Viewpoint: The 10 greatest American athletes

How does someone try to rank the 10 greatest American athletes of all time?

First, you have to look at how much they achieved within their own sport. This can be measured by championships, records, times, statistics and rings. Second, their legacy within their own sport must be examined. Were they the greatest player at their position? Do others try to copy what they did? Third, their impact on the world outside of their sport should be non-negotiable. This includes humanitarian impact, world notoriety, popularity and effects on social change.

Trying to pare this list down to the top 10 is like choosing which of your children you love the most, except that no one but your children cares what the answer is. Everybody has their own opinion on the top 10 greatest American athletes; here are our best guesses.

Those who just missed the cut: Jim Brown, Jim Thorpe, Joe Louis, Carl Lewis, Lebron James, Hank Aaron, Jackie Robinson, Ted Williams, Wilt Chamberlain, Magic Johnson, Tim Duncan, Larry Bird, Martina Navratilova, Joe DiMaggio, Jackie Joyner-Kersee, Joe Montana, Kareem Abdul-Jabbar, Jerry Rice, Barry Bonds, Lance Armstrong.

10. Willie Mays. Twenty-four All-Star games. Twelve Gold Gloves. Two MVP awards. One World Series title. The Say Hey Kid was the greatest five-tool baseball player (fielding, throwing, speed, hitting for power and hitting for average) to ever play the game, and still is. He’s also one of the most beloved athletes of all time. Ted Williams said, “They invented the All-Star game for Willie Mays.”

9. Mildred “Babe” Didrikson Zaharias. She started out like any regular athlete, winning two gold medals and one silver for track and field in the 1932 L.A. Olympics. This would have been enough for most people. She was also an All-American in basketball, an expert diver, roller-skater and bowler. And then, just for fun, she became the most dominant female golfer in the world from 1945-55, when she died of colon cancer. She’s not just on this list for being the best female athlete ever. She’s a legitimate top-10 athlete, regardless of gender.

8. Bill Russell. Much like Tim Duncan, the Boston Celtics’ Russell gets ignored because he was a good fundamental basketball player, and not very flashy. He also happened to win 11 NBA championships, two NCAA championships and five MVP awards. Is that not flashy?

7. Tiger Woods. He’s not the greatest golfer ever . . . yet. But he will be. He’s already back to No. 1 in the world after a few dark years, and that’s nothing but good for golf.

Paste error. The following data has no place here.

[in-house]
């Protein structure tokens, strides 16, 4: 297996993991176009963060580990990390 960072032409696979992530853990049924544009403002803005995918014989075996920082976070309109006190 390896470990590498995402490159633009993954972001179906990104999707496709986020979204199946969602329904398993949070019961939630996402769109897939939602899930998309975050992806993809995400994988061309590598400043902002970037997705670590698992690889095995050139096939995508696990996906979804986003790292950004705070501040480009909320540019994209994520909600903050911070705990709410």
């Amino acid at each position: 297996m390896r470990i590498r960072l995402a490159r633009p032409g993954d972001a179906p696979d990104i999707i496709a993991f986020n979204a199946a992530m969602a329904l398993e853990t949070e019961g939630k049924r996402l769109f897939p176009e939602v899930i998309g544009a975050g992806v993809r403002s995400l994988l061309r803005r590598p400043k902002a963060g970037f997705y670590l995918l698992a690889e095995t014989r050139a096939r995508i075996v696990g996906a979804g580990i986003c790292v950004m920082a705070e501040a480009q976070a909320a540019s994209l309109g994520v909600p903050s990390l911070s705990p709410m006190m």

6. Jack Nicklaus. Between the years of 1962 and 1986, Nicklaus won 18 career major golf championships, and finished second or third 28 other times. Woods will catch him, but “The Golden Bear” will still be the most accomplished pro golfer of all time.

5. Jesse Owens. Occasionally, an athlete is presented with an opportunity to succeed while proving a point. Jackie Robinson did this, and so did many others in a dark time of American history. Owens did it first, and did it best, stealing four gold medals in track and field right out from under Adolf Hitler’s nose.

4. Michael Phelps. What do you do if you’re the most decorated Olympian of all time at the age of 28? Who knows? Perhaps the next chapter of the swimmer’s life will bump him up this list.

3. Muhammad Ali. Ali, like Tiger Woods, was, at several points in his career, the most famous athlete in the world. He brought grace to the brutal sport of boxing, and showed the world what it meant to back up your own trash-talking.

2. Babe Ruth. The Babe made baseball more than baseball. He hit home runs when everyone else was stringing together base hits. Not only did his teams win seven World Series, he also managed to pitch — yes, pitch — 94 winning games, with an ERA of 2.28.

1. Michael Jordan. It could be argued that Jordan is the greatest literal athlete to ever live. Currently working as (mediocre) owner of NBA Charlotte Bobcats, some of his players have said that, if he wanted to, he could put on a uniform today and still be the best player on the team at age 50. They’re probably right.

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Posted by on March 30, 2013. Filed under Opinion, Sports, Sports Columns, Viewpoint. You can follow any responses to this entry through the RSS 2.0. You can leave a response or trackback to this entry

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